Promptly at the appointed hour the motley group assembled. It consisted of people from all the States and Territories, embracing all nationalities. Most of them, however, were from Missouri, Iowa, Illinois and Arkansas-all strangers to one another, but deeply impressed with the imperative necessity for mutual protection against the hostile Indians inhabiting the great unknown wilderness, stretching away to the shores of the Pacific, which they were about to traverse with their wives, children, household goods and all their earthly possessions. Many of the emigrants were from the western tier of counties in Missouri known as the Platte Purchase, and among them was Peter H. Burnett, a former merchant, who had abandoned the yardstick and become a lawyer of some celebrity, being noted for his ability as a smooth-tongued advocate. He subsequently emigrated to the Golden State and became its first Governor, was afterward its Chief Justice, and is still an honored citizen of that State. Mr. Burnett, or, as he was familiarly called, "Pete," was called on for a speech. Mounting a log, the glib-tongued orator delivered a florid, glowing address. He commenced by showing his audience that the then western tier of States and Territories was overcrowded; that the population had not sufficient elbow-room for the expansion of their genius and enterprise, and that it was a duty they owed to themselves and their posterity to strike out in search of a wider field and a more genial climate, where the soil yielded the richest return for the smallest amount of cultivation, where the trees were loaded with perennial fruit and where a good substitute for bread, called "lacamash," grew in the ground, salmon and other fish crowded the streams, and where the principal labor of the settler would be keeping his gardens free from the inroads of elk, buffalo, deer and wild turkeys. He appealed to our patriotism by picturing forth the glorious empire we would establish on the shores of the Pacific; how, with our trusty rifles, we would drive out the British usurpers who claimed the soil and defend the country from the avarice and pretensions of the British lion, and how posterity would honor us for placing the fairest portion of our land under the dominion of the Stars and Stripes. He concluded with a slight allusion to the trials and hardships incident to the trip and the dangers to be encountered from hostile Indians on the way, and also those inhabiting the country whither we were bound. He furthermore indicated a desire to look upon the tribe of noble "red men" that the valiant and well-armed crowd around him could not vanquish in a single encounter . Other speeches were made, full of glowing descriptions of the fair land of promise, far-away Oregon, which no one in the assemblage had ever seen and of which not more than half a dozen had ever read any account. After the election of officers, Mr. Burnett being selected captain, the meeting, as primitive and motley a one as ever assembled, adjourned with three cheers for Captain Burnett and Oregon.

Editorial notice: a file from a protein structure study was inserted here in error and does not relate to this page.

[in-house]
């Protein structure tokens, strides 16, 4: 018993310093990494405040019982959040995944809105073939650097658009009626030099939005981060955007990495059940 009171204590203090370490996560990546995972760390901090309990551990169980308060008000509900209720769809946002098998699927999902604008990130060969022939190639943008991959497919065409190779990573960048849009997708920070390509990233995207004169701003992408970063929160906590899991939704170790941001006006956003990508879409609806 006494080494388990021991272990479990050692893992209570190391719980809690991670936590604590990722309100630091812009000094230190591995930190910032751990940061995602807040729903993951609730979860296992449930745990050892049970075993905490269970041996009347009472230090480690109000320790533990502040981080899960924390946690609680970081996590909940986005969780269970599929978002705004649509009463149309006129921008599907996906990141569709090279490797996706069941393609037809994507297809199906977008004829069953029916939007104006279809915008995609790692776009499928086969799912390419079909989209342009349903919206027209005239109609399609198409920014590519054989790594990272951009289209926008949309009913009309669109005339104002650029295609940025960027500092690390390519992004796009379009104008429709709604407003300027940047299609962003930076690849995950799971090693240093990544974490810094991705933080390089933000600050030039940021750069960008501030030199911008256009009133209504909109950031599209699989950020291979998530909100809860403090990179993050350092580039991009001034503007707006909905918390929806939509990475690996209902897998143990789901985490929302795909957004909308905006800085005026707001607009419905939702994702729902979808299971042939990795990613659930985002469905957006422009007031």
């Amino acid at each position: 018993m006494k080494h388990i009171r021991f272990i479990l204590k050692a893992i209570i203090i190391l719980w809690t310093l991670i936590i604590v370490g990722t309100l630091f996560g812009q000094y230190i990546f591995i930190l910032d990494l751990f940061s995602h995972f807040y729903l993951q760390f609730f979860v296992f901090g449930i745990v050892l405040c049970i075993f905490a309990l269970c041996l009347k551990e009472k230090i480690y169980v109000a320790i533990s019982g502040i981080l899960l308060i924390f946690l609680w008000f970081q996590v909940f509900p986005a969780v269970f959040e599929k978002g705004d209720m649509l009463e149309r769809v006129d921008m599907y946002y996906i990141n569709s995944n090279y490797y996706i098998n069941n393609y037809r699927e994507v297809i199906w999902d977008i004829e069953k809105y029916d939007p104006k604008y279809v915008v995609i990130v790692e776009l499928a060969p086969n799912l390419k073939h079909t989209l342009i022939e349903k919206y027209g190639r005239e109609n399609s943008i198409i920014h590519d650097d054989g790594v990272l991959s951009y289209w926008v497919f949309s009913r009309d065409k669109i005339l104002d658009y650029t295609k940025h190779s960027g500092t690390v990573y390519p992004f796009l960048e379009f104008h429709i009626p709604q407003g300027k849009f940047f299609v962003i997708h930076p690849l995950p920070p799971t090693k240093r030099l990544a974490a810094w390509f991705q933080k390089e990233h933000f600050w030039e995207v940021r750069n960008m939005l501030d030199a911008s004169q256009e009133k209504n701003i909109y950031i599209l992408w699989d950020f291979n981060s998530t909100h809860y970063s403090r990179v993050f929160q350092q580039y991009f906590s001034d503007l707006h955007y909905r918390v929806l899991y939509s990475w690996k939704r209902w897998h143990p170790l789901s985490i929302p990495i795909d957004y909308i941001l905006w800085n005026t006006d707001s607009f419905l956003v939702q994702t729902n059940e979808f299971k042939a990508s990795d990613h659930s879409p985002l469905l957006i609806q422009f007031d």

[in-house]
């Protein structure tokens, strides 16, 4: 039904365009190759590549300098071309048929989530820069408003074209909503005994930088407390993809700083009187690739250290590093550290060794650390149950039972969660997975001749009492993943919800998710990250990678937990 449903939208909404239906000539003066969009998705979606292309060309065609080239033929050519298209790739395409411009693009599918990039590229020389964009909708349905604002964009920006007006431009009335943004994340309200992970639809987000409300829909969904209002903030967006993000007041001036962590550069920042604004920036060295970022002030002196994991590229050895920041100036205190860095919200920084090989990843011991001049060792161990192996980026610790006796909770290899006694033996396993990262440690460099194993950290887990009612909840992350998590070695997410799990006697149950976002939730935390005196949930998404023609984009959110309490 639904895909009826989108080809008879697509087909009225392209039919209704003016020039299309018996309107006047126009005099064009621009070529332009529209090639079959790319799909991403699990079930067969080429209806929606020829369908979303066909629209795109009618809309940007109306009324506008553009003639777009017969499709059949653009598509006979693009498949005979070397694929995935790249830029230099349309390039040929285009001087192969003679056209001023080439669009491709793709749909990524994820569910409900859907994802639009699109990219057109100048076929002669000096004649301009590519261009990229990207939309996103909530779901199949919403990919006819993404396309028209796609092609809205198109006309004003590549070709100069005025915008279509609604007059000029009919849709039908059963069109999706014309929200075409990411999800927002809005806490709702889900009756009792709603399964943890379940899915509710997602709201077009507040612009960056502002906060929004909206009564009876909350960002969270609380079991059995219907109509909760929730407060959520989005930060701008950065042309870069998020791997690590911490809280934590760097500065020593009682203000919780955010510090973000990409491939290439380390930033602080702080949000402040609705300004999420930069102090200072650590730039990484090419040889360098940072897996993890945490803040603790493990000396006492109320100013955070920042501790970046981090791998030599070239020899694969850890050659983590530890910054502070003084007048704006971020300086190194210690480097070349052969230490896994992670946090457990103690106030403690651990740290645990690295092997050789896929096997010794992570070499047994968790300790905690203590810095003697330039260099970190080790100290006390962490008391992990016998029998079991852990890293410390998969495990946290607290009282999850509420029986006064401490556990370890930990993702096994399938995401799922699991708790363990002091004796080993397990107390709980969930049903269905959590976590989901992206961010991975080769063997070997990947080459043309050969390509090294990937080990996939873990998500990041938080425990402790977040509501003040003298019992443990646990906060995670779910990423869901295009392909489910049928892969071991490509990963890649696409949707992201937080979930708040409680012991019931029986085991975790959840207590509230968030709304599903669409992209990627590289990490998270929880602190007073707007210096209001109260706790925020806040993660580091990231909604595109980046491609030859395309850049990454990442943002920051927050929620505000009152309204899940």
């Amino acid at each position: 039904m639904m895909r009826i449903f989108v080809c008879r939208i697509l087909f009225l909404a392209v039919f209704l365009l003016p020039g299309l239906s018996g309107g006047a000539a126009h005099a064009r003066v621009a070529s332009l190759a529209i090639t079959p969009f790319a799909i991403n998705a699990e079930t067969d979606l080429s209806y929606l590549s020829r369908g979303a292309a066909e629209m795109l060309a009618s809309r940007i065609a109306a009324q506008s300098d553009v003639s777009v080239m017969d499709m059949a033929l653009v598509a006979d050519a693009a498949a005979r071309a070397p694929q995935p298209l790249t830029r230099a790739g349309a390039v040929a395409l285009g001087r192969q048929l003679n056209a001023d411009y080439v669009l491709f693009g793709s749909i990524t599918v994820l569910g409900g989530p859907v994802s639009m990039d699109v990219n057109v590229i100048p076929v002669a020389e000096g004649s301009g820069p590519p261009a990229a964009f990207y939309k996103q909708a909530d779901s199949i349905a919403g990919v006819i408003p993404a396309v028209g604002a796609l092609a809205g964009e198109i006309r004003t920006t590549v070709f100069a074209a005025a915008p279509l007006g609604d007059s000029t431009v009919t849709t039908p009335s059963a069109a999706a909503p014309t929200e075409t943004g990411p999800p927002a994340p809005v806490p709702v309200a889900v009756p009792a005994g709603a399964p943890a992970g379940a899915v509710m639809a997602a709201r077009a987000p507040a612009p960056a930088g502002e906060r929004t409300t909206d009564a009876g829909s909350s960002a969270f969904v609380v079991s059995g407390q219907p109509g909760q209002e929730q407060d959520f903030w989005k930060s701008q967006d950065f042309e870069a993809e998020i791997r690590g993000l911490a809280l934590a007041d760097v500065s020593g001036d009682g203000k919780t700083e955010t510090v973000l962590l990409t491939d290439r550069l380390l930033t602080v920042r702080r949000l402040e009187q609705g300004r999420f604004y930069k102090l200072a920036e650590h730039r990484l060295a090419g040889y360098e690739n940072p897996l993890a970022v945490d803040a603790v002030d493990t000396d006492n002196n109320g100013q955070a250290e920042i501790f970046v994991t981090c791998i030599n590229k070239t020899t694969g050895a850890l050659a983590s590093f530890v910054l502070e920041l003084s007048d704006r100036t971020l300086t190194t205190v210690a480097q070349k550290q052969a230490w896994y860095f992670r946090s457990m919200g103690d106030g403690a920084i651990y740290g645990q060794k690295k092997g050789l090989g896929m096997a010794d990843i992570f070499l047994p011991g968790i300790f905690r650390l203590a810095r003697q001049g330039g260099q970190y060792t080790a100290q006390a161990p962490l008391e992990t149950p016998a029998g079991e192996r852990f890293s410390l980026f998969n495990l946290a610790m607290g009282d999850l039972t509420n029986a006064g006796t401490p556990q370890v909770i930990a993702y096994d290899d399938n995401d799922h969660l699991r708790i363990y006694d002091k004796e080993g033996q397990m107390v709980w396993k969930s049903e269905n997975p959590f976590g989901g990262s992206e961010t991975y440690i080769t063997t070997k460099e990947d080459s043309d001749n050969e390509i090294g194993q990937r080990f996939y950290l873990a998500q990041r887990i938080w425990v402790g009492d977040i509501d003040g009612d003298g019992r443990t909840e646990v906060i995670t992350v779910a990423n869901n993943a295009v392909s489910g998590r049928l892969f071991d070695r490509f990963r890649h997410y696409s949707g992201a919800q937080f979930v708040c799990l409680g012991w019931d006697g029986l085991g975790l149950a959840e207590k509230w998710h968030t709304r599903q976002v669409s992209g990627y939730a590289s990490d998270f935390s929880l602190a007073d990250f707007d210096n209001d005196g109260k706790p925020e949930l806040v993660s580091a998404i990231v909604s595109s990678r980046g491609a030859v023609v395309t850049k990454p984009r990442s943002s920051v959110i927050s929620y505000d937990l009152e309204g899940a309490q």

On May 20, 1843, after a pretty thorough military organization, we took up our line of march with Captain John Gannt, an old army officer who combined the character of trapper and mountaineer, as our guide. Gannt had been as far in his wanderings as Green River and assured us of the practicability of the wagon road that far. Green River, the boundary of our guide's knowledge in that direction, was not halfway to the Willamette valley, at that time the only inhabited portion of Oregon. We went forth trusting to the future and would doubtless have encountered more difficulties than we did had not Dr. Whitman overtaken us before we reached Green River. He was familiar with the whole route and was confident that wagons could pass through the canyons and gorges of Snake River and over the Blue Mountains, which the mountaineers in the vicinity of Fort Hall declared to be a physical impossibility .

Describing his experience upon his arrival in Oregon, Colonel Nesmith says:

With three comrades I left the emigration on the Umatilla River, at a point near the present agency, and after a variety of adventures we arrived in a canoe at Fort Vancouver on the evening of October 23, 1843. We encamped on the bank of the river about where the Government wharf now stands. The greater part of our means was spent in the purchase of provisions and hickory shirts, consigning those that had done such long and continuous service, with their inhabitants, to the Columbia. On the morning of the 24th we started for what was known as the "Willamette" settlement at the Falls.

Dr. McLoughlin had told us that at a distance of seven miles below the fort we would encounter the waters of the Willamette entering the Columbia from the south. At about the distance indicated by the Doctor we reached what we supposed was the mouth of the river, and after paddling up it until noon, looked across, and to our astonishment saw Fort Vancouver . It then flashed on our minds that we had circumnavigated the island opposite the fort. We retraced our way and that evening discovered the mouth of the Willamette and encamped on its banks. The next evening we encamped on the prairie opposite Portland upon what is now the town site of East Portland, owned by James Stephens, Esq. The present site of Portland was a solitude surrounded by a dense forest of fir trees.